One of the most common questions, I’m asked is how I transitioned from my tastefully furnished, softly lit east coast office – working for a Christian organisation – to a diesel, dust and sweat infused life driving trucks in one of the nation’s most dangerous, politically incorrect work environments.
Short answer – it was a baptism of fire! Casting my mind back a decade, I’m still traumatised by an early encounter I had with two women – local Pilbara identities who still – to this day- are the roughest, toughest truckies I’ve ever met!
Later, I learned Rose and Ranga both thought I was the most princessy, ditzy female they’d ever met! Both seasoned drivers, I first set eyes on these ‘ladies’ at a ‘do’ at a local Karratha watering hole.
I still remember being stunned at the level of profanity in red dog country! Pilbara swearing is hard core and pervasive. Not for these souls, the odd bugger or shit. Profanities are used as greetings, insults, exclamations, adverbs, nouns, adjectives and verbs – in fact – in any grammatical sense the user sees fit – and these two ladies had their swearing down pat.
Introduced as the town’s newest truckie, I remember standing there in awkward silence enveloped in a haze of cigarette smoke. Both women – dressed in matching flannos and ugh boots – gave me the once over taking in the baby blue cashmere sweater I’d carefully teamed with a soft pink pashmina, designer jeans and suede boots.
Rubbing my sweating palms together, I tossed some witty repartee into the uncomfortable silence which was met with deadpan gazes through simultaneous plumes of White Ox smoke expelled in my face. “How long’ve you been drivin’ for?” these goddesses asked in unison. “Three weeks” I muttered – struck by the stark realisation that these ladies viewed me as the funniest thing they’d ever seen.
A momentary diversion allowed me the grace to slink away however – like two school bullies – I could see both sniggering at my expense from across the room. Clearly, I was obviously a complete failure as a truck driver before I’d even started!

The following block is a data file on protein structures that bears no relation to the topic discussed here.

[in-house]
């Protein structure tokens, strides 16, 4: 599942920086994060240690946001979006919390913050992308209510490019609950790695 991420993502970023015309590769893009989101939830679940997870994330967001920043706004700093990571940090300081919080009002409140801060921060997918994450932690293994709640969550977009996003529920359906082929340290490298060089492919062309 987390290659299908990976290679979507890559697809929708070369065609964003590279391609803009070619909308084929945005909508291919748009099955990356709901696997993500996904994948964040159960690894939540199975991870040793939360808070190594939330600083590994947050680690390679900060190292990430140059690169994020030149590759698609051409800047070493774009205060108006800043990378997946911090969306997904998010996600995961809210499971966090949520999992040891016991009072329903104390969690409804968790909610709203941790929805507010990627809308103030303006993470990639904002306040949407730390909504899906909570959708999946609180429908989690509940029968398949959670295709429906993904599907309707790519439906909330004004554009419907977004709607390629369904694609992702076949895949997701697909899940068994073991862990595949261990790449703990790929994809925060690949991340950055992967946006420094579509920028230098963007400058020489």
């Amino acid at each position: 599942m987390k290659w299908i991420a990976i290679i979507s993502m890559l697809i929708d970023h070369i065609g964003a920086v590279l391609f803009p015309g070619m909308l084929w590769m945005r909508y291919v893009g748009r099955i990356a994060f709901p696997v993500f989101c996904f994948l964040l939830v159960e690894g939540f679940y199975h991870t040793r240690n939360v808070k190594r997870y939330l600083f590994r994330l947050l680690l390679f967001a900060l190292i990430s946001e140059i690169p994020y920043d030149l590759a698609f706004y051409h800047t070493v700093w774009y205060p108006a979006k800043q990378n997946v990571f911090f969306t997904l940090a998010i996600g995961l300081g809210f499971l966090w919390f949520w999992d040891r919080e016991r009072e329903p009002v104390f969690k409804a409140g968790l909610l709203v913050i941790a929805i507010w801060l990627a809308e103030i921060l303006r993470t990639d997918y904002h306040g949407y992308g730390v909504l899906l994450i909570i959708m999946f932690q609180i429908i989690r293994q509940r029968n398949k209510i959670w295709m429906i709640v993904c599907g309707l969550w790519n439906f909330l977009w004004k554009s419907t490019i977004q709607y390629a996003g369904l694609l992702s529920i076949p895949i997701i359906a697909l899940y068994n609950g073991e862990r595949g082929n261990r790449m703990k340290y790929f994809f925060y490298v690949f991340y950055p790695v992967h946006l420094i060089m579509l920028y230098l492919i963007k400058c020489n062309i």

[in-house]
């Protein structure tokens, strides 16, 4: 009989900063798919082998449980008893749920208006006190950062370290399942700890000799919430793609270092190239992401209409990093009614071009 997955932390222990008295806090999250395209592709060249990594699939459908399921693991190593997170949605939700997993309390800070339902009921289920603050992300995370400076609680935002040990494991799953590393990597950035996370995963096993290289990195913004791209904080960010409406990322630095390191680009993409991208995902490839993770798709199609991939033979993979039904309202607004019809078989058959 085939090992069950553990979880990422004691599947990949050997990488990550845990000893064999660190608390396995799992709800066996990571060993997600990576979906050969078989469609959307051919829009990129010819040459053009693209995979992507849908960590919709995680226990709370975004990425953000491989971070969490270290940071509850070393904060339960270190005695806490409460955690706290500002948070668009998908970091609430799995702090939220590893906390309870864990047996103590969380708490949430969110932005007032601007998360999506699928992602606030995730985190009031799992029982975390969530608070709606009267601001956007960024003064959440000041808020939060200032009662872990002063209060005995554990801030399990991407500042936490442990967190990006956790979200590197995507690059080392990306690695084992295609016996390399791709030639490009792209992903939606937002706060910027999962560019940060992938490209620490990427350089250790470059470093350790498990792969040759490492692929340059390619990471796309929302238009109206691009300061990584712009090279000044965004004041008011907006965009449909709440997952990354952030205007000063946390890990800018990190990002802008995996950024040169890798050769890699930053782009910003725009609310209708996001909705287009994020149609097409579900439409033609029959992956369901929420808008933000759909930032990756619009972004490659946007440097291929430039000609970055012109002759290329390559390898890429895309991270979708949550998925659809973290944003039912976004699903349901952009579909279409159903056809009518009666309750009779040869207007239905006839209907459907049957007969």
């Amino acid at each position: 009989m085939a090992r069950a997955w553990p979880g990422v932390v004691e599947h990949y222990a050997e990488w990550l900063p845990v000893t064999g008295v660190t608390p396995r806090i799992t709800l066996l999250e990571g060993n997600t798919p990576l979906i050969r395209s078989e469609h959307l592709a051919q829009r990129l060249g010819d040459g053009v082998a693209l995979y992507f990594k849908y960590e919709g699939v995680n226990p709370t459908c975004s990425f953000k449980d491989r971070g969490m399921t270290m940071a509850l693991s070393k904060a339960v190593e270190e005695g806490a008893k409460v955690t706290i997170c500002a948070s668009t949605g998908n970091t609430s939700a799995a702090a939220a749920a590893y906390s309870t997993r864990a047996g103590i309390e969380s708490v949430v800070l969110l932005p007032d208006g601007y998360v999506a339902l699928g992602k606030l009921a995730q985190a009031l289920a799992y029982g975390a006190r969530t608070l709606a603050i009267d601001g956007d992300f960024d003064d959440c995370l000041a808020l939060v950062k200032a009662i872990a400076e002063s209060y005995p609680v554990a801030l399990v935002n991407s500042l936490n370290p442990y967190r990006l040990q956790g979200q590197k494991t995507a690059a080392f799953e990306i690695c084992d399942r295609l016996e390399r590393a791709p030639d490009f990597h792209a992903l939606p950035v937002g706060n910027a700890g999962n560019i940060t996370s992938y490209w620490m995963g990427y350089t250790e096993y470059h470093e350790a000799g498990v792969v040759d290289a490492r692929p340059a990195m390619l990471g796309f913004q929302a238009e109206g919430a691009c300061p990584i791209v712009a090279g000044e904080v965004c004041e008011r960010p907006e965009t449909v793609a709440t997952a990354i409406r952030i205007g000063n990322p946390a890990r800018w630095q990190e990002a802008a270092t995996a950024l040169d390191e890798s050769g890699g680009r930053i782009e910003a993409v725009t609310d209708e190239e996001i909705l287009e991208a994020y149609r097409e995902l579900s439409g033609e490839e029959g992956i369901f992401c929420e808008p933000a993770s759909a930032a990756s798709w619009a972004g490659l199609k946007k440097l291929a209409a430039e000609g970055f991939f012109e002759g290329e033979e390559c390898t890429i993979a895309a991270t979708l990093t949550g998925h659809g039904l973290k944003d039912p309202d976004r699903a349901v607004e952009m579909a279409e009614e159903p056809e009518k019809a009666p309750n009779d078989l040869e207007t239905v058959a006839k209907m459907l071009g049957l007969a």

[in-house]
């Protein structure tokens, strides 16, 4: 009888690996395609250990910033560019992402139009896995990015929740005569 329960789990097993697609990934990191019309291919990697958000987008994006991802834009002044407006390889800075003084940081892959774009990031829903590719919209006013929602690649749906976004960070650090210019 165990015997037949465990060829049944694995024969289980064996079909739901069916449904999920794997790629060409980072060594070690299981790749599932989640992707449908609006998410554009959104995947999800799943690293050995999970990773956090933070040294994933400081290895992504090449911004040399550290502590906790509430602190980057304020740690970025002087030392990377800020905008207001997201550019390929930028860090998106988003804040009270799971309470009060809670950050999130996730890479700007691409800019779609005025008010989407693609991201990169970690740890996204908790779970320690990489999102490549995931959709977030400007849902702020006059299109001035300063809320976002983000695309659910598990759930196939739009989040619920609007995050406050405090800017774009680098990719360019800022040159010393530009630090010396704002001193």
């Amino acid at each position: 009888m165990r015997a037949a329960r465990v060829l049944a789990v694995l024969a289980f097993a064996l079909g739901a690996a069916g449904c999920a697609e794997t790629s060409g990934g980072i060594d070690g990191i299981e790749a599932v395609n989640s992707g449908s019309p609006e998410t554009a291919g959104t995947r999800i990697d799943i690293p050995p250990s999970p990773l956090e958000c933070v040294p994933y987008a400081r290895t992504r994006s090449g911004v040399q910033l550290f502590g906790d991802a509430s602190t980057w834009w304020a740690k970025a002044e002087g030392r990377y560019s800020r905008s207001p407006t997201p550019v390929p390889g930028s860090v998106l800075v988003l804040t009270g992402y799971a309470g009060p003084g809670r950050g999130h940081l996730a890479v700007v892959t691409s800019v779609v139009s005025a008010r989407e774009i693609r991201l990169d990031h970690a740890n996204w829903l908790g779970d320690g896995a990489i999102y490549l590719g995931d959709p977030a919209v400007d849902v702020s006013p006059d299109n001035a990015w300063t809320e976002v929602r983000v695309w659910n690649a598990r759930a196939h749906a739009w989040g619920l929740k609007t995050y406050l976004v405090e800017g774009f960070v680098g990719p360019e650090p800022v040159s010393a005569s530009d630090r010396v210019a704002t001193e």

Undeterred, I decided I just might be able to alter their misguided view of me as a suede and lace aberration with a few strategically dropped “F” bombs – a technique I’d found quite effective breaking the ice in this no-frills environment – the idea being that even though I mightn’t look the part, I could certainly sound the part!
Soon after, I saw my opportunity when they headed over to order dinner, so I quickly made my way across the crowded bar – arriving just as they were being served. “How’d you like your steak?” I heard the bistro lady ask Rose. “Just knock its horns off and wipe its fucken arse – and she’ll be good to go thanks mate,” she replied.
Stunned, I looked round expecting equally shocked looks from nearby patrons, but no one batted an eyelid as the two R’s – ignoring me completely – brushed past me to go for a “smoke outside before tea.”
Returning from the bar, I was gutted to find the only available seat at the dinner table was straight across from these two lovelies. Taking a deep breath, I put my lemonade in front of me in between their schooners of beer and sat down – pushing my food around my plate – wishing the floor would open up and swallow the both of them.
Over the coming months and years, I worked with these incredible women on a regular basis and eventually earned the of respect of both – if only for not having turned tail and run back to the eastern states when the going got tough.
Whilst I’d never admit it, there were days working in that unimaginable heat and red dust – that all I could see through the blood, sweat and flies – were tears, but I was determined to earn my truckie stripes – so pushed on.
In looking to raise money to fund a road-safety campaign some months later, local truckie gals decided to pose for a calendar. Running into the two R’s one morning out at the Dampier wharf, I broached the possibility of them posing together as Miss July. Their reply – predictably in unison – was “Yea, but we’re not wearing any f**ken make-up!”
After much discussion, both agreed on some extensive top lip and chin hair-removal work and a dab of light foundation to even out the redness and sunspots. Both decided on dual, sultry pouts to hide the cavernous gaps in their lovely smiles.
Excerpt from Lyndal Denny’s Book – Stilettos to Steelcaps
- Lyndal Denny is CEO, Women in Trucking Australia